Controversy: AQHA takes position against FEI

08/01/2019 – On December 19, 2018 FEI notified both NRHA and AQHA by e-mail to terminate the cooperative agreement with both bodies. The official FEI statement read: “In order to ensure the integrity of the discipline and maintain a level playing field for all athletes competing in FEI reining, the agreement with these two bodies has now been terminated. Both the AQHA and NRHA have been informed that a binding commitment to implement the FEI rules on anti-doping, stewarding requirements and the age of competing horses are prerequisites for any future cooperation.”
That NRHA handles a different anti-doping policy than FEI is a given fact. In a recently published statement AQHA Executive Vice President Craig P. Huffhines states firmly that AQHA has always kept to the cooperation agreement. AQHA emphasizes the importance of the cooperation with FEI with the goal to someday introduce the sport into Olympic equestrian competition. The commitment of AQHA has strongly contributed in the establishment of Reining as an internationally recognized sport and being part of the FEI World Equestrian Games.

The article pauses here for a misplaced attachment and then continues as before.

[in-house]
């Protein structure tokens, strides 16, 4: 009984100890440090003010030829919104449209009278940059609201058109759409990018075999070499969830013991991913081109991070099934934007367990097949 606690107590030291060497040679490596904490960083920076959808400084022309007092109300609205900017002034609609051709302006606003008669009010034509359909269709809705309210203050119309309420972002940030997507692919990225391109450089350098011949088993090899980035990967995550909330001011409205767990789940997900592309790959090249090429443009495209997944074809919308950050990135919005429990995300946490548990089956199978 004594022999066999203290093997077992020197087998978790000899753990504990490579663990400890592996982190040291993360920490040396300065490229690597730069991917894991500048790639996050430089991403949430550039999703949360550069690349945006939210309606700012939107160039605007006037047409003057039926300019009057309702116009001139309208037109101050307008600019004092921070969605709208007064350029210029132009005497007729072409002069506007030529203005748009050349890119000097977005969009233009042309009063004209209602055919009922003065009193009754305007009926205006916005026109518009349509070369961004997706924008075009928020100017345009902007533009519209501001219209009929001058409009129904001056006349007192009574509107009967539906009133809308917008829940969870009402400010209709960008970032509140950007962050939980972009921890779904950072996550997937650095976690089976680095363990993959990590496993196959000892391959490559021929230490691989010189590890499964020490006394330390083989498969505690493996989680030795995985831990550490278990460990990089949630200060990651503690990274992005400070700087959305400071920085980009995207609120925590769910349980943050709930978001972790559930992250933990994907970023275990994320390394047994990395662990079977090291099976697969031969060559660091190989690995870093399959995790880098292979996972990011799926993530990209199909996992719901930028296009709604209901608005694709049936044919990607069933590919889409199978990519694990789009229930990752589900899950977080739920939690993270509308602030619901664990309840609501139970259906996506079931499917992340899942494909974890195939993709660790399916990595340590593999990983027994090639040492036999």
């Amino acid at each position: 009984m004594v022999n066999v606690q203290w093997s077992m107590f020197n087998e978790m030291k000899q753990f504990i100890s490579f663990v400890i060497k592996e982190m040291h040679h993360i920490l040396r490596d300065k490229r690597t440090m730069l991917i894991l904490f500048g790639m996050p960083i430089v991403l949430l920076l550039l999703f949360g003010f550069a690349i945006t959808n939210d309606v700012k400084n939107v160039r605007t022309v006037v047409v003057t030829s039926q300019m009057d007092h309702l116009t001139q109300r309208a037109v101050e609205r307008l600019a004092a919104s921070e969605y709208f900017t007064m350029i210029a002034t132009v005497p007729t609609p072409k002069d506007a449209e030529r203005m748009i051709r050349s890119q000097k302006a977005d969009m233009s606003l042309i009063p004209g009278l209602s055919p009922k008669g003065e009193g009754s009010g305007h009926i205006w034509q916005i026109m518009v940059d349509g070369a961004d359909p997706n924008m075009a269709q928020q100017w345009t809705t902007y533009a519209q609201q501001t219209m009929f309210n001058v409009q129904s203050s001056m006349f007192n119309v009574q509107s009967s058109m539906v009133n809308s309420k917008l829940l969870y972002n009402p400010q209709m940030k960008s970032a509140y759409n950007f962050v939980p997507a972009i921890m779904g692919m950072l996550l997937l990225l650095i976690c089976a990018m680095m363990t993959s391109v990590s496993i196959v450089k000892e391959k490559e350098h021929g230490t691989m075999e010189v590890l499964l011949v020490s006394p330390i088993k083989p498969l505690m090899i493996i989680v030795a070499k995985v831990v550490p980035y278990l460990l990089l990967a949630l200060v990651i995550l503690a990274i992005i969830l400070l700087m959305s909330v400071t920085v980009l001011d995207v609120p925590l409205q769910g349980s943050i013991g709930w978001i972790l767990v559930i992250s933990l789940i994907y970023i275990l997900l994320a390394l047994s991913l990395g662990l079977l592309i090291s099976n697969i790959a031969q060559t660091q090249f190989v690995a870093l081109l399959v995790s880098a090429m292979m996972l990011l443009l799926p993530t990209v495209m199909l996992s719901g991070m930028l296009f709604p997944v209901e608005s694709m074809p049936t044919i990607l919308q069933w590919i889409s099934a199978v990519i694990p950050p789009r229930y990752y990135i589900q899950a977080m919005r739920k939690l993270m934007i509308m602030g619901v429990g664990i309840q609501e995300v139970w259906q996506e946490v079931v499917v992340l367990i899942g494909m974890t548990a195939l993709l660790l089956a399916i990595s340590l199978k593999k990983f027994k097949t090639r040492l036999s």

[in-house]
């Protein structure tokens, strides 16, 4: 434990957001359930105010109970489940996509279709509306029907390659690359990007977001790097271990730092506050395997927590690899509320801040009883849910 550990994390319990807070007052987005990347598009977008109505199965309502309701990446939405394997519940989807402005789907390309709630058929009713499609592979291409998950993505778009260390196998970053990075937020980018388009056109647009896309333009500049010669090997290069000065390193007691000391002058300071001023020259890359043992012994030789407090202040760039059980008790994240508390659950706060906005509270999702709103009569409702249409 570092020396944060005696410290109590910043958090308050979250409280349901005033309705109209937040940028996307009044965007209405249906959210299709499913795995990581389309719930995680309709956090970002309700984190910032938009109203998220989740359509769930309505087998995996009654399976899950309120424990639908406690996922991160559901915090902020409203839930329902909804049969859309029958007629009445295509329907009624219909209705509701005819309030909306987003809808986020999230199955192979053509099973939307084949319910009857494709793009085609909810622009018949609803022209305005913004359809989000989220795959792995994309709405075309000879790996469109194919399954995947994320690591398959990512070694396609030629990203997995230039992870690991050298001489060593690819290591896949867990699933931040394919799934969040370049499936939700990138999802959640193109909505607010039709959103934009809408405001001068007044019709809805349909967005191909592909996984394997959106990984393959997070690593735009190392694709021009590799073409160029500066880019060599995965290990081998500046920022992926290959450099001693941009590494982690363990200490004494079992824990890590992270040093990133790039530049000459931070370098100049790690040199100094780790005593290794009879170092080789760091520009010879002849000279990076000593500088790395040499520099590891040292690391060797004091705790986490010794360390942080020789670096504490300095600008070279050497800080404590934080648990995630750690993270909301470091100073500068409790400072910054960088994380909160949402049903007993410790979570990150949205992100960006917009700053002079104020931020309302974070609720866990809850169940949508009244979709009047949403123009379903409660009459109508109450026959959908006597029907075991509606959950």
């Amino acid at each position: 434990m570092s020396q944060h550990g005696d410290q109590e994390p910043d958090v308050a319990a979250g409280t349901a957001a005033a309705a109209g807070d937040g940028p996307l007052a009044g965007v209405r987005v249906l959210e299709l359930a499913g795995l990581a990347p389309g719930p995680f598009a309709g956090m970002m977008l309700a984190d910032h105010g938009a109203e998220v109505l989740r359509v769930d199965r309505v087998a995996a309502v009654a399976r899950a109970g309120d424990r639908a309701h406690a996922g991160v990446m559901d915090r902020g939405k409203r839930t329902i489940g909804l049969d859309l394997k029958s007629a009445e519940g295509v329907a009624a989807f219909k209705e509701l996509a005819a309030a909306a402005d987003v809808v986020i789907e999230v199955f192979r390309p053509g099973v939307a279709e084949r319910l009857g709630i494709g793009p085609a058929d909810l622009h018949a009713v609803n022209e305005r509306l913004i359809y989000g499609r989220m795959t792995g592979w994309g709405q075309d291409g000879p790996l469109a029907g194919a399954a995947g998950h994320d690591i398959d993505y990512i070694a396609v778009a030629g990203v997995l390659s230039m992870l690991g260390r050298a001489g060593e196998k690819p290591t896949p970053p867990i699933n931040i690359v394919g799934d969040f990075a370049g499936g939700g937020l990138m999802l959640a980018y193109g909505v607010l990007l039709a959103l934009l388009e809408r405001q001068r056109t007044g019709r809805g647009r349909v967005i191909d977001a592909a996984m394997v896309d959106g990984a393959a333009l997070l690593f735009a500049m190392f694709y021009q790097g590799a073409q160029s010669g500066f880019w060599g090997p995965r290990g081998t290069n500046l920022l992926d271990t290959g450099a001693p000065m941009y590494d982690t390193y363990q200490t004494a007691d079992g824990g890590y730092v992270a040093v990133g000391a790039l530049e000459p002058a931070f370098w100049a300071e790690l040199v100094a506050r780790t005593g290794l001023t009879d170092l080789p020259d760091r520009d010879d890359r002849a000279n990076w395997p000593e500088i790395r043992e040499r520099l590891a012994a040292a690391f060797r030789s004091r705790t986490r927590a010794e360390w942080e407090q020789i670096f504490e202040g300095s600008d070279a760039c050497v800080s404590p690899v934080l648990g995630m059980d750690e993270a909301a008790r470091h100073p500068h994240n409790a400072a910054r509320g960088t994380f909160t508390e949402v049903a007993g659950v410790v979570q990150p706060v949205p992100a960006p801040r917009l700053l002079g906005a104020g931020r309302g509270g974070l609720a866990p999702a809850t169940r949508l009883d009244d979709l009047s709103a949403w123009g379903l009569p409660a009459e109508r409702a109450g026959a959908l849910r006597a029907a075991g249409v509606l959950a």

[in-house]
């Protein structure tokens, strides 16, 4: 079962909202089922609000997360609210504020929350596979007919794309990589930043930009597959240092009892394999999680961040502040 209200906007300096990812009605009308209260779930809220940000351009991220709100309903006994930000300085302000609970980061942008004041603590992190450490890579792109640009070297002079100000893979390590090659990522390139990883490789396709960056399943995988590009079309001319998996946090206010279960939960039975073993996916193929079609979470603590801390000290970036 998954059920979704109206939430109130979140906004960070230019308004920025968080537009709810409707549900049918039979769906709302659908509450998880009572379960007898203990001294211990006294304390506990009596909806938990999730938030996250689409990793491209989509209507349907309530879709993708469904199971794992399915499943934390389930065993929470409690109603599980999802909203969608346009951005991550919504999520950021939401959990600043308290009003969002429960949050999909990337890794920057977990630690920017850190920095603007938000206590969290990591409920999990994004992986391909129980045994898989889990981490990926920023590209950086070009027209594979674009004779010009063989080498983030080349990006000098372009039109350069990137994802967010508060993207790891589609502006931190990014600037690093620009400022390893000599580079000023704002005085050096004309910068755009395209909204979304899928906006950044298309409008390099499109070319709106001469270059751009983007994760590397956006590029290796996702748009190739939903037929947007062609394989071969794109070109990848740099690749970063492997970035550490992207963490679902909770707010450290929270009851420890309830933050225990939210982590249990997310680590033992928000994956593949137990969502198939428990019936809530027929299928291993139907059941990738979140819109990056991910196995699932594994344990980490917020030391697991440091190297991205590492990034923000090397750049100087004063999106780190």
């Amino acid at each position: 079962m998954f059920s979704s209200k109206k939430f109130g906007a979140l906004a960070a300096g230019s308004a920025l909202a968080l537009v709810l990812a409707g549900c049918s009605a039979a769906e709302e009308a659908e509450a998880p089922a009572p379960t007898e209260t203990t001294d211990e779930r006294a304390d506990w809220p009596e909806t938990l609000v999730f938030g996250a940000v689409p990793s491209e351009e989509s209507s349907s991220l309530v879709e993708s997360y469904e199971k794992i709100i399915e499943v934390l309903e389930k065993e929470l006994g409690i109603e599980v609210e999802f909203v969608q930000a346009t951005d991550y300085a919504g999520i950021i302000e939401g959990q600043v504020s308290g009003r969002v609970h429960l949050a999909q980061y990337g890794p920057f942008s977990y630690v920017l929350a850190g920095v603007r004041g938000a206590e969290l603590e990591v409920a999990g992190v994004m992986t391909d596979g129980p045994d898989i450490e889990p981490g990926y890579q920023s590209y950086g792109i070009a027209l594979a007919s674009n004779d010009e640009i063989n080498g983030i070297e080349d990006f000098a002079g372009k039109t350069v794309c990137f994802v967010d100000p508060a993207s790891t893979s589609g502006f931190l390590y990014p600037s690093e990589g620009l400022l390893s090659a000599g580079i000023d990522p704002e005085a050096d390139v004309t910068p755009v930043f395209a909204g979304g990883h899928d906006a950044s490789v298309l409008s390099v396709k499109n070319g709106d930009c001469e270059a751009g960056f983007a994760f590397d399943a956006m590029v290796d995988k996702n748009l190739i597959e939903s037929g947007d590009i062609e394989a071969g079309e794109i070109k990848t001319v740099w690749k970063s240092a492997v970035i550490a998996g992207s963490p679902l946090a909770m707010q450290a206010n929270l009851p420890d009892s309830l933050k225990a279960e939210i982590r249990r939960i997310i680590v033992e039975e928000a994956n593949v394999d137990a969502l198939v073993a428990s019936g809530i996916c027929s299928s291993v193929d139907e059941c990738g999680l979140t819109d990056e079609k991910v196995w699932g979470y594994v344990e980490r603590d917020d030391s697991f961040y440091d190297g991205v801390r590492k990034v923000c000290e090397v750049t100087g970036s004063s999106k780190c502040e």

Pursuant to the cooperation agreement, all events specifically organized for horses 7 years of age and older are to be held under the jurisdiction of FEI. AQHA does not offer a class that is specifically organized for horses 7 years of age and older. AQHA’s business models reflect a desire to start American Quarter Horses at an earlier age with the junior division (3 to 5) and the senior division (6 or older).
The AQHA Staff spoke by phone with Bettina de Rham, FEI director of Dressage, Para-equestrian, Vaulting and Reining. AQHA stated that Reining originated in the United States under the umbrella of AQHA. As such, AQHA does not believe that the sport and equine industry benefited from such approach. AQHA further explained that the issue of age divisions between AQHA and FEI is less of a welfare issue and more of a marketplace issue and believes FEI should strongly consider aligning with the original authors of the sport on this issue. As for the Olympic dream for Reining, Huffhines is afraid economics have more to say about the USOC’s decisions on equestrian sports or for that matter adding any new sports to the Olympic venue. 
The complete text of the AQHA statement had been provided by Uli Vey, International Director of the German Quarter Horse Association, to our valued colleague Ramona Billing and can be read visiting www.western-journal.de.

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Photo: Craig Huffhines. Photo: American Horse Council, USA


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